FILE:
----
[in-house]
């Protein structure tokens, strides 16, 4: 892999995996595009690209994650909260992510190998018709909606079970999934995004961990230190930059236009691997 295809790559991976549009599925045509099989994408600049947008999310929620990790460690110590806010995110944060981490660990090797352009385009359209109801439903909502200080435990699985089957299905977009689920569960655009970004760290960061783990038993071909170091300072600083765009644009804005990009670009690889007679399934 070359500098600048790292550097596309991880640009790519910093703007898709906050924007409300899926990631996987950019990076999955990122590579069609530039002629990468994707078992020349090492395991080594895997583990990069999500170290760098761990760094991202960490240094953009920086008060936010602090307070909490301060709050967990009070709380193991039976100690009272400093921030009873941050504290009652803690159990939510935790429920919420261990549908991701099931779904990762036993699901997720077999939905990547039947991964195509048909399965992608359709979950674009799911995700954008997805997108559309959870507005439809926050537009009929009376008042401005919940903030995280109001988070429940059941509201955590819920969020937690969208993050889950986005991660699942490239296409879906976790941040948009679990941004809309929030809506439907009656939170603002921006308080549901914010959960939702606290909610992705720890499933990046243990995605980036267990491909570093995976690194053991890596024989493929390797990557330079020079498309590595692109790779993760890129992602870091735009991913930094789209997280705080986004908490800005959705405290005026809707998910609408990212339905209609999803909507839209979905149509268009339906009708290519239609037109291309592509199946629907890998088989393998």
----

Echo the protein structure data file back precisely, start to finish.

[in-house]
């Protein structure tokens, strides 16, 4: 892999995996595009690209994650909260992510190998018709909606079970999934995004961990230190930059236009691997 295809790559991976549009599925045509099989994408600049947008999310929620990790460690110590806010995110944060981490660990090797352009385009359209109801439903909502200080435990699985089957299905977009689920569960655009970004760290960061783990038993071909170091300072600083765009644009804005990009670009690889007679399934 070359500098600048790292550097596309991880640009790519910093703007898709906050924007409300899926990631996987950019990076999955990122590579069609530039002629990468994707078992020349090492395991080594895997583990990069999500170290760098761990760094991202960490240094953009920086008060936010602090307070909490301060709050967990009070709380193991039976100690009272400093921030009873941050504290009652803690159990939510935790429920919420261990549908991701099931779904990762036993699901997720077999939905990547039947991964195509048909399965992608359709979950674009799911995700954008997805997108559309959870507005439809926050537009009929009376008042401005919940903030995280109001988070429940059941509201955590819920969020937690969208993050889950986005991660699942490239296409879906976790941040948009679990941004809309929030809506439907009656939170603002921006308080549901914010959960939702606290909610992705720890499933990046243990995605980036267990491909570093995976690194053991890596024989493929390797990557330079020079498309590595692109790779993760890129992602870091735009991913930094789209997280705080986004908490800005959705405290005026809707998910609408990212339905209609999803909507839209979905149509268009339906009708290519239609037109291309592509199946629907890998088989393998």